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The Effects Of Repetitive Motion On Lumbar Flexion And Erector Spinae Muscle Activity In Rowers.
Published 2003 · Medicine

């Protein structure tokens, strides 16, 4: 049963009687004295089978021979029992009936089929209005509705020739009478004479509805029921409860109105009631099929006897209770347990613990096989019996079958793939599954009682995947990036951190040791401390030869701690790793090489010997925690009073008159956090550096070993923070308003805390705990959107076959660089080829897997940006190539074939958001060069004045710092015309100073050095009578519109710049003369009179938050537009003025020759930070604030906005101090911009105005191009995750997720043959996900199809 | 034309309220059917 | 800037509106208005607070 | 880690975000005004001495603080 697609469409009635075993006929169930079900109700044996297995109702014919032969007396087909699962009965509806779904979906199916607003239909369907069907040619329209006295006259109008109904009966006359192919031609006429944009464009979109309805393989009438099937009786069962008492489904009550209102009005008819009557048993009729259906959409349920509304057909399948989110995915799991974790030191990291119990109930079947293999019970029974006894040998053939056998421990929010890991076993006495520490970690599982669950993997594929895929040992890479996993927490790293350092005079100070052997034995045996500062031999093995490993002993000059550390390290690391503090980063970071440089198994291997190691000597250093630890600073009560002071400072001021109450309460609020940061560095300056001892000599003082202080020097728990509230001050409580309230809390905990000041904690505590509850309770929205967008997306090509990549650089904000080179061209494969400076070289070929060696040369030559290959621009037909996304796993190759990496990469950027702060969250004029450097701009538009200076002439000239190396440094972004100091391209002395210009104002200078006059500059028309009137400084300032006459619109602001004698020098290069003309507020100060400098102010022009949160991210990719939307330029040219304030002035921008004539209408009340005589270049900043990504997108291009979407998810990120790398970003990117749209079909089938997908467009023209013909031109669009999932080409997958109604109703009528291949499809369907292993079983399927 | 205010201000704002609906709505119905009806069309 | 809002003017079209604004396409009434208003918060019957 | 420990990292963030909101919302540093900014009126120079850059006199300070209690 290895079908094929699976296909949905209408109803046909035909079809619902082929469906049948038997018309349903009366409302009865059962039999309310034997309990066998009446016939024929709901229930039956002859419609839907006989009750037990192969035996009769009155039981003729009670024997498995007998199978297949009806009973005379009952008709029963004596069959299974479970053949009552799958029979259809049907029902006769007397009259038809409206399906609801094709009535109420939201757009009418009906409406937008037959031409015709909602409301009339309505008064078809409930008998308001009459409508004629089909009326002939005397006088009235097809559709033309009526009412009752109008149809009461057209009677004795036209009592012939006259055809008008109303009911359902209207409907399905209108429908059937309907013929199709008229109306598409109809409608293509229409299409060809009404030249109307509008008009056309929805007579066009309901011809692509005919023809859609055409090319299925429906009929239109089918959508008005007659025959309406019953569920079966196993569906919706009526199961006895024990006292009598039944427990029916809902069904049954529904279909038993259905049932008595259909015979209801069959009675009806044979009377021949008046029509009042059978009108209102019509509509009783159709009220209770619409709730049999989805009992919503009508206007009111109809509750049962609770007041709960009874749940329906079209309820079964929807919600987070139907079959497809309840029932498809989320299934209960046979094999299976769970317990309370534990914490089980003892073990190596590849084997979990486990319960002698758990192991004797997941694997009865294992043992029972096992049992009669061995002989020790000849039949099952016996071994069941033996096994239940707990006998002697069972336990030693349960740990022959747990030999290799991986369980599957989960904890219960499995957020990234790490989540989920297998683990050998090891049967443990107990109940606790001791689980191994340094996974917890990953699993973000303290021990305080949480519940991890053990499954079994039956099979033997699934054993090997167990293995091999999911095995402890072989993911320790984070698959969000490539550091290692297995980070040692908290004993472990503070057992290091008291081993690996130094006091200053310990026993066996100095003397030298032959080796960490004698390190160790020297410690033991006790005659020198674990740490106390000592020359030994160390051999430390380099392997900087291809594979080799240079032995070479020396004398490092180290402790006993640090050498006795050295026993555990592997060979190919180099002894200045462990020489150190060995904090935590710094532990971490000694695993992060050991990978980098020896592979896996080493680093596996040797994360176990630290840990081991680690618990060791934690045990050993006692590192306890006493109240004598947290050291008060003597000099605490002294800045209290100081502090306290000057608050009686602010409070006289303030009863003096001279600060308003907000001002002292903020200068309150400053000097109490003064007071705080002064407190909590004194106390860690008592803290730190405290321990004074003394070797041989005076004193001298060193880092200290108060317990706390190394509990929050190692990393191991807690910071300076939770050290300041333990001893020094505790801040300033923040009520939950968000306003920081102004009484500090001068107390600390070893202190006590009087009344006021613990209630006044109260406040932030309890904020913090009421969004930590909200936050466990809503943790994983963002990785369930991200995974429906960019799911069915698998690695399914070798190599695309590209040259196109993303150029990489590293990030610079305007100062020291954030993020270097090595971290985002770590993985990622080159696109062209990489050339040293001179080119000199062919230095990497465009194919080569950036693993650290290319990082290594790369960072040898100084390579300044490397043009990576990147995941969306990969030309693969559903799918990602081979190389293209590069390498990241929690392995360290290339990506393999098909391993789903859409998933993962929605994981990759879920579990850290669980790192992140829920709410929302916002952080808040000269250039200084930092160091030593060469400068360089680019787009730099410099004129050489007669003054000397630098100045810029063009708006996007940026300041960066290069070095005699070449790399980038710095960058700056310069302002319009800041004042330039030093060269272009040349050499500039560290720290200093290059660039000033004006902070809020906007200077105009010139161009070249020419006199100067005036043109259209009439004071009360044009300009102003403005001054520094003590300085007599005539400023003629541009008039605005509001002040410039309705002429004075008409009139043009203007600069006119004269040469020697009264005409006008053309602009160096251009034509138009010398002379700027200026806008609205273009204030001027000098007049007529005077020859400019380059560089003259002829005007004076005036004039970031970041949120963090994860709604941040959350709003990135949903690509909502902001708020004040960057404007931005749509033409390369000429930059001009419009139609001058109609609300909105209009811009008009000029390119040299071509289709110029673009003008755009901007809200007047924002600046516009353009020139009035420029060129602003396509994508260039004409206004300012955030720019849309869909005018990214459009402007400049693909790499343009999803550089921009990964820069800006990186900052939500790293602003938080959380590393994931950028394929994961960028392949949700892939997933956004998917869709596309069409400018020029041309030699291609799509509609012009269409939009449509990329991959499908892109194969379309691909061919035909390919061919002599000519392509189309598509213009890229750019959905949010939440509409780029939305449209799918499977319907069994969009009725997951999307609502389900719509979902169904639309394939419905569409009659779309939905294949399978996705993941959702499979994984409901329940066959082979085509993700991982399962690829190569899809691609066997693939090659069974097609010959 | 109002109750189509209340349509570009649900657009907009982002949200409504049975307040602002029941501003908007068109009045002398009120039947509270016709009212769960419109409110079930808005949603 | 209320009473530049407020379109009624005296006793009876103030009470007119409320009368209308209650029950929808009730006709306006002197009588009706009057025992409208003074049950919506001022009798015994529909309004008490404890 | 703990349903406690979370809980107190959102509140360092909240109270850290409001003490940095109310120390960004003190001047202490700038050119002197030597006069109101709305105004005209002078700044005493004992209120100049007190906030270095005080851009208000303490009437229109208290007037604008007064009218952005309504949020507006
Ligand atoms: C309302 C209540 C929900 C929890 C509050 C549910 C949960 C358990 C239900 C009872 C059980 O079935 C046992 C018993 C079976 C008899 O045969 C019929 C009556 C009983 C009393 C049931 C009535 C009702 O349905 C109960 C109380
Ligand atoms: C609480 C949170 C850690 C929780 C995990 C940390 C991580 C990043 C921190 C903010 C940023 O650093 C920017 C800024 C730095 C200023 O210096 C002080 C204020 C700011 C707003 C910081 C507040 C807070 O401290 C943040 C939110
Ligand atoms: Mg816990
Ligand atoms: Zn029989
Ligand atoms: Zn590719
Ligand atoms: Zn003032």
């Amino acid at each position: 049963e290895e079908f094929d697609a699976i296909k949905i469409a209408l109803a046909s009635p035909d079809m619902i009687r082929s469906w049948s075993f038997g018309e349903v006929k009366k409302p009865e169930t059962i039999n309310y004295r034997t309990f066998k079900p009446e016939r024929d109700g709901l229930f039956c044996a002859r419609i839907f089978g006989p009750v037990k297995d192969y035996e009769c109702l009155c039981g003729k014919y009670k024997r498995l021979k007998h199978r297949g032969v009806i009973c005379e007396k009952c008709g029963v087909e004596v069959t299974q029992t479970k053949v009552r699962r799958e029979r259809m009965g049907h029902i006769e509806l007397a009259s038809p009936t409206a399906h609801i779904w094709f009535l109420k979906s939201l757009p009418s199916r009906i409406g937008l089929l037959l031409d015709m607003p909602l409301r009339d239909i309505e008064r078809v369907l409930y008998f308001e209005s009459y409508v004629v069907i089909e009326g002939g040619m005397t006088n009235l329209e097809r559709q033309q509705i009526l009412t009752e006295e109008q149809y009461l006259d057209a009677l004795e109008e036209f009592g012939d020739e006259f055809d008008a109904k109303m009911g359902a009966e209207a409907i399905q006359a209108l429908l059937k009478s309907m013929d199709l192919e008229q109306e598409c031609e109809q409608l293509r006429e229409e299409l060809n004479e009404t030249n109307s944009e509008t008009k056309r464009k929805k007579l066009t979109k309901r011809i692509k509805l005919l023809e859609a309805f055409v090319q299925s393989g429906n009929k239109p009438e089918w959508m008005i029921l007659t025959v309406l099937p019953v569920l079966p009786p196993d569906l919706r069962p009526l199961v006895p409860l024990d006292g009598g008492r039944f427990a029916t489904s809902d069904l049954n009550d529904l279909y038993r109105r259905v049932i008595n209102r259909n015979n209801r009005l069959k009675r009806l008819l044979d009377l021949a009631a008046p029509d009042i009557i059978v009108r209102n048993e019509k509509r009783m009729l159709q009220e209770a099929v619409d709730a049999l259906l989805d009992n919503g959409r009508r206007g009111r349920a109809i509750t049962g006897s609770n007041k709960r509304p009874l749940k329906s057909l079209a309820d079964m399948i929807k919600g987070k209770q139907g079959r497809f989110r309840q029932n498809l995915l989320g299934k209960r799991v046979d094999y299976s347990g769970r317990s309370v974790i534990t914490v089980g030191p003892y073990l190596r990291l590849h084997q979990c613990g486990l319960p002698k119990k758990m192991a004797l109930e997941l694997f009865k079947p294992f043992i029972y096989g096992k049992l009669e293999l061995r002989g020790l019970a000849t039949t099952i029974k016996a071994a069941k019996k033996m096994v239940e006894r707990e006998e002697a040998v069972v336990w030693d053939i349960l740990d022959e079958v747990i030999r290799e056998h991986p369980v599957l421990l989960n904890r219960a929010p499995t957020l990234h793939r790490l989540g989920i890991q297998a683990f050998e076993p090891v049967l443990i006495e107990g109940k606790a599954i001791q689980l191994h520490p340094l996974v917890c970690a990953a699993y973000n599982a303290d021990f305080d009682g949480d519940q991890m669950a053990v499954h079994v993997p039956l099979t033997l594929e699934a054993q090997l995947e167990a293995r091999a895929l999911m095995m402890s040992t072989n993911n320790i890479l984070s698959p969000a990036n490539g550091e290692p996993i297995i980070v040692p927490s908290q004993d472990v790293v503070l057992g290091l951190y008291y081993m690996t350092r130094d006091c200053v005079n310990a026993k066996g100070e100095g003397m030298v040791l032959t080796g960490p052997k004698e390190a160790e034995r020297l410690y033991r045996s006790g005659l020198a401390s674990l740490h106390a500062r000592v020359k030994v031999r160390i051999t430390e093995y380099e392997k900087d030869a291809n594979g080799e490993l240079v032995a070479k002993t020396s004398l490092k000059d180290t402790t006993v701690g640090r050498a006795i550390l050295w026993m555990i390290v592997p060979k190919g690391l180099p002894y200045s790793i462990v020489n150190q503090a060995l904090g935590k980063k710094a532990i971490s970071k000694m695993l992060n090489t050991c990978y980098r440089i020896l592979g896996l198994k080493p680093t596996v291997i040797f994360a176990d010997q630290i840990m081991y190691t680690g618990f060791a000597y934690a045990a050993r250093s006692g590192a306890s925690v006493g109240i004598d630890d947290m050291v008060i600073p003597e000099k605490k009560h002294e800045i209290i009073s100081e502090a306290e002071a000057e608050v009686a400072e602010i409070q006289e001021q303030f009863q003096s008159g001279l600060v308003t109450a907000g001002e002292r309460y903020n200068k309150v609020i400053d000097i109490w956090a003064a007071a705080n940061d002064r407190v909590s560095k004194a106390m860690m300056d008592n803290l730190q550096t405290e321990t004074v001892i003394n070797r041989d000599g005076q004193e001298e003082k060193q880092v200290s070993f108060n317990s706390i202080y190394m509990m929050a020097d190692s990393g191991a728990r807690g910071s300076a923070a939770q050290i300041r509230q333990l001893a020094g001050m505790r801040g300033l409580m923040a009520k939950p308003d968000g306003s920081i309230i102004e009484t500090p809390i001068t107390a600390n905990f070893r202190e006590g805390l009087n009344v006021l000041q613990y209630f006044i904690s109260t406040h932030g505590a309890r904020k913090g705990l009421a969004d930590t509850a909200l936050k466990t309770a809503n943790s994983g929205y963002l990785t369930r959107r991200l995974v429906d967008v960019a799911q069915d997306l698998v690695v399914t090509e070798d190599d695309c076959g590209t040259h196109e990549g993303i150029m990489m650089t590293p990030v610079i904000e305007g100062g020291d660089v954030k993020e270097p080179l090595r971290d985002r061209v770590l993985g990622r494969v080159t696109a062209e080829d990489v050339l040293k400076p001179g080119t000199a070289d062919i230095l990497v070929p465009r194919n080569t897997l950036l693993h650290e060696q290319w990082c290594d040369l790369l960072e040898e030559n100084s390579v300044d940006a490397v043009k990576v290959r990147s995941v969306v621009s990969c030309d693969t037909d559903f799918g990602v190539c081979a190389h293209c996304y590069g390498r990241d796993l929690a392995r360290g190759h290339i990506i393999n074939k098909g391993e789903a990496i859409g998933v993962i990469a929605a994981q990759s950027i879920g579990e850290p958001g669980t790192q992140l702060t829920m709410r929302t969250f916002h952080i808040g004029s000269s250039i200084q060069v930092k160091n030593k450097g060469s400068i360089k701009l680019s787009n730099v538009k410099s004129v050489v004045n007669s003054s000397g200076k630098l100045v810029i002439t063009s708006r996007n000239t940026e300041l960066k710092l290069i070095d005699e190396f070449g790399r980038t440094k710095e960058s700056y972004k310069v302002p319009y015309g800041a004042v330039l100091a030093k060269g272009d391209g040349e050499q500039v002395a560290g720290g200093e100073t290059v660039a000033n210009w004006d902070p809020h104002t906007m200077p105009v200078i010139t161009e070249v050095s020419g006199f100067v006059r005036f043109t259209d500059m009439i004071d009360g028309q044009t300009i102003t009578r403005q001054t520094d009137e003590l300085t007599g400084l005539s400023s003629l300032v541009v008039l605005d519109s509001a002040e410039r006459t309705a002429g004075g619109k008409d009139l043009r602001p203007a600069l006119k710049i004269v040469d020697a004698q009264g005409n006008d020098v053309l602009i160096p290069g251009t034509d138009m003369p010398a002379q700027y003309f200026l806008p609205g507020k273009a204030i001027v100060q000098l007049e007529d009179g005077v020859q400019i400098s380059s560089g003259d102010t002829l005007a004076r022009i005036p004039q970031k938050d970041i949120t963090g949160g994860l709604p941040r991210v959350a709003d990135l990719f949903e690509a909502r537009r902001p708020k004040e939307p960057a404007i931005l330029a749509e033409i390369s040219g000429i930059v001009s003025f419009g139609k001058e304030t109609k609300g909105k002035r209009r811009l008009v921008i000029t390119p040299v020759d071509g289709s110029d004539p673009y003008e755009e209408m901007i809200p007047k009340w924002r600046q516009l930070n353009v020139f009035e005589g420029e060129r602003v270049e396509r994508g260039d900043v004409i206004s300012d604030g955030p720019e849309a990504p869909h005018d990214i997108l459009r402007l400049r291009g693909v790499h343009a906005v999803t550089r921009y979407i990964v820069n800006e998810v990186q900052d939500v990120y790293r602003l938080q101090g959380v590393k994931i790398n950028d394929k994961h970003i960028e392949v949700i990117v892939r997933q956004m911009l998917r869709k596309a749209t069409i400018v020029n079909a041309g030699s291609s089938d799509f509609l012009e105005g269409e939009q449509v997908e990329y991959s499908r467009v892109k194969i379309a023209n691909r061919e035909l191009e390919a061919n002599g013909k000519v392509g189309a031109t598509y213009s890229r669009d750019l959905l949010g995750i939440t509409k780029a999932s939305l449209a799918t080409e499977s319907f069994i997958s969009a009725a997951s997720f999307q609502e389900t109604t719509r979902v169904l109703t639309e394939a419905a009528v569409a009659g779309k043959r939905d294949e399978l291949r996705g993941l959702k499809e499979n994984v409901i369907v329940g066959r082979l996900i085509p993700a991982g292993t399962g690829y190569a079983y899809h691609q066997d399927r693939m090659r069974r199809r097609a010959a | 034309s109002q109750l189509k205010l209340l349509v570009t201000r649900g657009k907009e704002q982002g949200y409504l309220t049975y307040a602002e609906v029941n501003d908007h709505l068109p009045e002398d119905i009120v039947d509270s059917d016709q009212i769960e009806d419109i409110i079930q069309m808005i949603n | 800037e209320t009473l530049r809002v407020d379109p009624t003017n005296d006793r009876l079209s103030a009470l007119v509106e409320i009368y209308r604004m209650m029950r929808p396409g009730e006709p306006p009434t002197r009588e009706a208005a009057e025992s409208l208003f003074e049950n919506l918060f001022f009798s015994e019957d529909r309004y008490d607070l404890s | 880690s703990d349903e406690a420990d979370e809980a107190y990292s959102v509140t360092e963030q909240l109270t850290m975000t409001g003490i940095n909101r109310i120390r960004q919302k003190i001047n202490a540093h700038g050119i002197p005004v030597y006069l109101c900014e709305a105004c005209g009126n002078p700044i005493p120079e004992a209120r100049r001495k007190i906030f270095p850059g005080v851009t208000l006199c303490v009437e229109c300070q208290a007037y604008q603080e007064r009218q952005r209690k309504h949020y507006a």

OBJECTIVE The purpose of this study was to investigate changes in lumbar flexion together with the pattern and level of muscle activity of selected erector spinae during a rowing trial.Design. Cross-sectional repeated measures design. BACKGROUND Low back pain is a common problem in rowers. The amount of lumbar flexion occurring during rowing might influence the possibility of injury. METHODS Sixteen young adult school rowers participated in the study. Changes in lumbar flexion and muscle activity were recorded across the drive phase, at three stages of an ergometer based rowing trial. Lumbar flexion was calculated by computerised motion analysis of surface markers attached to the spinous processes of L1 and S1. Surface electromyography techniques were used to examine the magnitude of activity from three erector spinae muscles. The median frequency of the electromyographic signal was examined to quantify fatigue in the erector spinae muscles during isometric maximal effort muscle activation prior to and after the rowing trial. RESULTS Lumbar flexion increased significantly (P<0.05) during the rowing trial, as did the magnitude of electromyographic activity from sites over the lumbar multifidus, iliocostalis lumborum and longissimus thoracis muscles. The median frequency decreased significantly (P<0.05) in each muscle examined. CONCLUSIONS The findings showed that rowers attain relatively high levels of lumbar flexion during the rowing stroke, and these levels are increased during the course of the rowing trial. Indirect evidence of muscle fatigue in erector spinae muscles was also apparent, and this observation may in part be responsible for the increased levels of lumbar flexion observed. RELEVANCE Excessive lumbar flexion may influence the potential for injury to spinal structures. An awareness of increased lumbar flexion and muscle fatigue in the erector spinae muscles may be important for injury prevention programs for rowers.